Somalia, UN call for increased funding to curb humanitarian crisis‏

Somalia and the UN agencies on Friday called on donors to increase their contributions to help address the impact of the current humanitarian crisis in the country.

The government and the aid communities said they are jointly implementing a Drought Impact Response Plan which will provide critical life-saving assistance to 4.5 million Somalis between now and December at a cost of 686 million U.S. dollars.

George Conway, acting United Nations Resident and Humanitarian Coordinator for Somalia, said the food insecurity situation is now extremely concerning with potentially disastrous consequences for the 2.2 million people facing crisis levels of food insecurity.

"The seasonal harvest is projected to be 50 percent below average and even lower in some areas, while malnutrition, drought-related diseases and displacement as well as protection risks are exacerbating existing vulnerability," Conway said in a joint statement issued in Mogadishu.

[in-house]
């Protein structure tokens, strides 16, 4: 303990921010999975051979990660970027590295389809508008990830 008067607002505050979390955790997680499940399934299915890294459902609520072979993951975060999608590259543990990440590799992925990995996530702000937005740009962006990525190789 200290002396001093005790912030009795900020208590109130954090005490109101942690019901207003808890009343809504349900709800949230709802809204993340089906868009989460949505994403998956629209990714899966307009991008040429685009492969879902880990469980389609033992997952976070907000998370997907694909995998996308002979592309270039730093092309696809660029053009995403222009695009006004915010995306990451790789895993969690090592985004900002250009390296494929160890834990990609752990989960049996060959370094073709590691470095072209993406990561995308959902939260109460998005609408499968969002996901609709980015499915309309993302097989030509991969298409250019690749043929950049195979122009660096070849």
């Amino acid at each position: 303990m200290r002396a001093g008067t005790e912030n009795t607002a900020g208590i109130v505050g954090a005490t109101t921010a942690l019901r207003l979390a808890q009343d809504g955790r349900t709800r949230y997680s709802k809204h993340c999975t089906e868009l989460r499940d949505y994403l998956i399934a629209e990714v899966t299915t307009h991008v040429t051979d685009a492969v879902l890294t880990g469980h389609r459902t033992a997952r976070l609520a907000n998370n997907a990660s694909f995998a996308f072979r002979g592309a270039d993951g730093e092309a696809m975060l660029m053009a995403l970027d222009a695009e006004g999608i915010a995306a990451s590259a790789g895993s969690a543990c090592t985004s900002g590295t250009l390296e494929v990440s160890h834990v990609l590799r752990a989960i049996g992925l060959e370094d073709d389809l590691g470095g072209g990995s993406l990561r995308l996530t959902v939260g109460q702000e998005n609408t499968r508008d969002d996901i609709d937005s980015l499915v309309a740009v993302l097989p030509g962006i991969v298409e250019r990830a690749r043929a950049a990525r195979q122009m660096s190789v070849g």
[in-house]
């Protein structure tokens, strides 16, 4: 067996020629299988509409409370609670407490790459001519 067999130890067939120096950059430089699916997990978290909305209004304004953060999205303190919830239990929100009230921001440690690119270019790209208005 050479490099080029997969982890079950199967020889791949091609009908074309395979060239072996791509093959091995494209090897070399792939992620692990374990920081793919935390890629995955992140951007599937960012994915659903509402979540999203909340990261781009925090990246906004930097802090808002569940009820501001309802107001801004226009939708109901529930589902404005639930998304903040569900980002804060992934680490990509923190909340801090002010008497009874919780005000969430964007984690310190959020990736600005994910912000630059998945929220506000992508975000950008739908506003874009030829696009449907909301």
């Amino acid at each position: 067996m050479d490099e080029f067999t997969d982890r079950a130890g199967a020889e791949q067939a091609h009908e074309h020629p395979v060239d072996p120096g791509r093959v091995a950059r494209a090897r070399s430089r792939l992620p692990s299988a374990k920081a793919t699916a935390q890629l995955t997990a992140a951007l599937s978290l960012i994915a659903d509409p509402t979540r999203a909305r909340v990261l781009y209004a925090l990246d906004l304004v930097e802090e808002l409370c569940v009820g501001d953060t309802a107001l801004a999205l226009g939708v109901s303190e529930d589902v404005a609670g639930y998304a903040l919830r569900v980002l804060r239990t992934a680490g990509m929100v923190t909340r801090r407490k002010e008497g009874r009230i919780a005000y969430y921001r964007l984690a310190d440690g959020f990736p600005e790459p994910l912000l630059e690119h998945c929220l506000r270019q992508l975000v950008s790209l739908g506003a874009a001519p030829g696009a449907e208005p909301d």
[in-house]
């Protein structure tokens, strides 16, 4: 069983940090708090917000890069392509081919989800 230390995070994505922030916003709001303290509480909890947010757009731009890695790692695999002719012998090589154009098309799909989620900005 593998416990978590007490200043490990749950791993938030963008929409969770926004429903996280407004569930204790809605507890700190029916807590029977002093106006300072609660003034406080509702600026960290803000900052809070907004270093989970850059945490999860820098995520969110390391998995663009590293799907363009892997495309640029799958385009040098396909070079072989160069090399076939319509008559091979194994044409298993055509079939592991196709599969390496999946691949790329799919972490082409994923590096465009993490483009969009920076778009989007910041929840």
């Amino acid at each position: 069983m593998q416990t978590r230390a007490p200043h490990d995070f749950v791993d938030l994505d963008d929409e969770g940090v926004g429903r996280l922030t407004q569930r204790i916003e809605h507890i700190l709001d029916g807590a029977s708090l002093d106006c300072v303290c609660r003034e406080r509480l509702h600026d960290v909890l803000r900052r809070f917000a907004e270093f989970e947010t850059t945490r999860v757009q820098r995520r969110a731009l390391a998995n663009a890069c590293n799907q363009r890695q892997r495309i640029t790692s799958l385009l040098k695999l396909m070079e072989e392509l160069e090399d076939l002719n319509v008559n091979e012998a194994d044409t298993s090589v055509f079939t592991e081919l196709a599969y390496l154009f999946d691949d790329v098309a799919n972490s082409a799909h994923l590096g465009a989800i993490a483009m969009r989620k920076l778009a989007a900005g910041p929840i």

"I call on donors to fully resource the Plan and avoid a major crisis," said the UN official amid warning that the recurrent climatic shocks are a clear sign that Somalia is persistently vulnerable to the effects of climate change.

According to the UN, severe climatic conditions, combined with other persistent drivers of humanitarian crisis, armed conflict, continued displacement and a spike in evictions of IDPs are again pushing Somalia towards a major humanitarian crisis, two years after the prolonged 2016/2017 drought destroyed livelihoods and displaced almost one million Somalis.

The UN says delayed start and poor performance of the 2019 Gu' (April-June) rains resulted in severe drought conditions across Somalia through early May, pushing millions of people into acute food insecurity, with dire consequences for marginalized and displaced communities.